The three driving means that are afforded by the three piston and cylinder assemblies 132 to 137 inclusive all have the same construction and it is, accordingly, only necessary to describe one of them in detail. Accordingly, the single assembly 132/135 will now be explained in greater detail with particular reference to FIGS. 11 and 12 of the drawings. The cylinder 135 that is illustrated in those Figures is secured at one of its ends to a bearing block 157 which is formed from solid steel and which, as can be seen in the drawings, is basically of an elongated cuboid configuration. The opposite ends of the bearing block 157 take the form of milled pins or studs 158, the longitudinal axes of which are coincident, that embody the pivot 138 shown diagrammatically in FIG. 9. The two pins or studs 158 are surrounded by bronze bushings 159 with external surfaces of spherically curved configuration for co-operation with matchingly curved bearing members carried in holders 160 and 161 bolted to the side plates 78 and 79 respectively. The choice of this type of solid cushion bearing is made because the bearings have to withstand heavy forces during operation without the pins or studs 158 moving relative to them to any significant extent. A cavity 162 (FIG. 12) in the bearing block 157 supportingly receives a projecting portion of a plain bronze bearing 163 and the end of the cylinder 135 which is remote from the ring 129 fits intimately against the surface of the block 157 that surrounds the mouth of its cavity 162. The cylinder 135 is clamped tightly against the bearing block 157 by bolts 164, that extend parallel to the longitudinal axis of the cylinder 135, with screw-threaded shanks entered into matchingly screwthreaded blind bores formed in the block 157. A second plain bronze bearing 165 is supported at the end of the cylinder 135 remote from the block 157, the two bearings 163 and 165 defining sliding surfaces that are in axial alignment, the piston rod 132 being slidably mounted in those cylindrical surfaces. The end of the piston rod 132 that is remote from the ring 129 protrudes, with clearance, into a bore formed in the bearing block 157. The piston rod 132 carries a piston 166 which is located inside the cylinder 135 between the two bronze bearings 163 and 165, the piston 166 being a close slidable fit against the wall of the cylinder 135. Two bores 167 and 168 are formed through the body of the control valve 141 and said bores 167 and 168 open into the cylinder 135 at locations which adjoin the bronze bearing 165 and the bronze bearing 163 respectively. It will be evident from FIG. 12 of the drawings that the internal faces of the two bronze bearings 163 and 165 define the opposite ends of the internal chamber of the cylinder 135.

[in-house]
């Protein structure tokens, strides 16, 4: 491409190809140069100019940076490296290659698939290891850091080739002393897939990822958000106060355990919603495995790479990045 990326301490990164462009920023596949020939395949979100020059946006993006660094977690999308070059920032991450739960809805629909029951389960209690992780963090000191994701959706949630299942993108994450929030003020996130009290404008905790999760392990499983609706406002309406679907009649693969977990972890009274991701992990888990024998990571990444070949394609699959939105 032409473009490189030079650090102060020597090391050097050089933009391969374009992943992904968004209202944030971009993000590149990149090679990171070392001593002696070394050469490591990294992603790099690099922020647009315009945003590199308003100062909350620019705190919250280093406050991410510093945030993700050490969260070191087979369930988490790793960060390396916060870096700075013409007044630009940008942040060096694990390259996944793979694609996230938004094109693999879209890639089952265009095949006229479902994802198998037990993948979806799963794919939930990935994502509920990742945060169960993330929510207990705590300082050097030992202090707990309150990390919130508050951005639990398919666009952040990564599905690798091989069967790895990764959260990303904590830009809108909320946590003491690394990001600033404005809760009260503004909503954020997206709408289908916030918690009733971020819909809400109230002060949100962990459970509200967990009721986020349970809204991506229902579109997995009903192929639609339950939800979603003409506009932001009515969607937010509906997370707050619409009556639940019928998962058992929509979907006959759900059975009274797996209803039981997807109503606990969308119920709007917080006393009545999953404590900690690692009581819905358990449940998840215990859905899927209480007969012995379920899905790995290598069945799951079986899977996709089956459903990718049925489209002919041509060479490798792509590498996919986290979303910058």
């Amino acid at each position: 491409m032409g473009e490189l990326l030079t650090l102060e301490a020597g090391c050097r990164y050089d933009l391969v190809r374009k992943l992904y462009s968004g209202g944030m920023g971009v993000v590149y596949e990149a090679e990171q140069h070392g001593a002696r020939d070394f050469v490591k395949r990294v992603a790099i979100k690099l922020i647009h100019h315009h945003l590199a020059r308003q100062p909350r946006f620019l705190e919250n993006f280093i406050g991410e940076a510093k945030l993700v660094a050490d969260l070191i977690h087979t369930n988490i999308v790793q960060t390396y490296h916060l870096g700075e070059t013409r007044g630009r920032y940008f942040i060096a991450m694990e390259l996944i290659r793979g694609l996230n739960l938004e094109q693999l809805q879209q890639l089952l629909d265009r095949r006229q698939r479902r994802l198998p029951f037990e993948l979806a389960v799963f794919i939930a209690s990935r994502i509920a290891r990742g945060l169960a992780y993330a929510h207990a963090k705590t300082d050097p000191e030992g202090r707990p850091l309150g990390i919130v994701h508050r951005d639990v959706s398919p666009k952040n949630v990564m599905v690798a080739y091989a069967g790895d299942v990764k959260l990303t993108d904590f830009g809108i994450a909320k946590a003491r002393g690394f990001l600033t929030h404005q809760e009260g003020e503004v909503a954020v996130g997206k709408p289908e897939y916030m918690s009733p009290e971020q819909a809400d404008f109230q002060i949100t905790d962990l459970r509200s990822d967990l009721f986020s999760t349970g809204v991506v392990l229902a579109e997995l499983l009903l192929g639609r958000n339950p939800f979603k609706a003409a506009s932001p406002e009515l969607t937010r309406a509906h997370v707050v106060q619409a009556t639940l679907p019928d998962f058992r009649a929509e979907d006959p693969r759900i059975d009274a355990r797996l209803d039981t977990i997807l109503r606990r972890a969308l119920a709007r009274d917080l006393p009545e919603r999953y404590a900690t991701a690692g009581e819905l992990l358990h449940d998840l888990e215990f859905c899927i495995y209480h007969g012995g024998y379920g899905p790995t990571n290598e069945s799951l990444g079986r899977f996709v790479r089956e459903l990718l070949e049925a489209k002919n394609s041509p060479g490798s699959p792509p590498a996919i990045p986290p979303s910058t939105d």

The body of the control valve 141 is formed with an internal bore 169 that extends axially parallel to the cylinder 135 to which the valve 141 is secured. The internal bore 169 comprises five cylindrical chambers 170, 171, 171A, 172 and 172A that are all of enlarged diameter as compared with the diameter of the bore 169 itself, said five chambers being formed by milling the body of the valve 141 and being located at regularly spaced apart intervals axially along the bore 169. The chambers 171A and 172A communicate with lateral bores 173 and 174 respectively and those bores are coupled to the ends of the flexible ducts 151 and 154 that are remote from the block 84 (see also FIG. 9). Lateral bores 175 and 176 (FIG. 11) open into the chambers 170 and 172A respectively and are interconnected by a bore 177 that is perpendicular to the bores 175 and 176 but parallel to the main internal bore 169 of the valve 141. The chambers 170 and 172A are thus in open communication with one another by way of the bores 175, 176 and 177. A slidable valve spool 178 is located in the internal bore 169 of the valve 141 and comprises four shoulders 179, 180, 181 and 182 that have the same external diameter as the internal diameter of the bore 169 itself but, consequently, significantly smaller external diameters than the internal diameters of the five chambers 170, 171, 171A, 172 and 172A. The four shoulders 179 to 182 are carried by a rod-shaped body 183 of the valve spool 178, said body having a diameter which is significantly less than the diameter of the internal bore 169 of the valve 141. As will be evident from FIG. 12 of the drawings, the rod-shaped body 183 of the valve spool 178 extends right through the axial bore 169 in the body or housing of the valve 141 and it will be noted that the shoulders 179 and 182 always close the opposite and otherwise open ends of the bore 169 whatever possible axial position is adopted by the valve spool 178 which thus projects to a greater or lesser extent from both ends of the bore 169.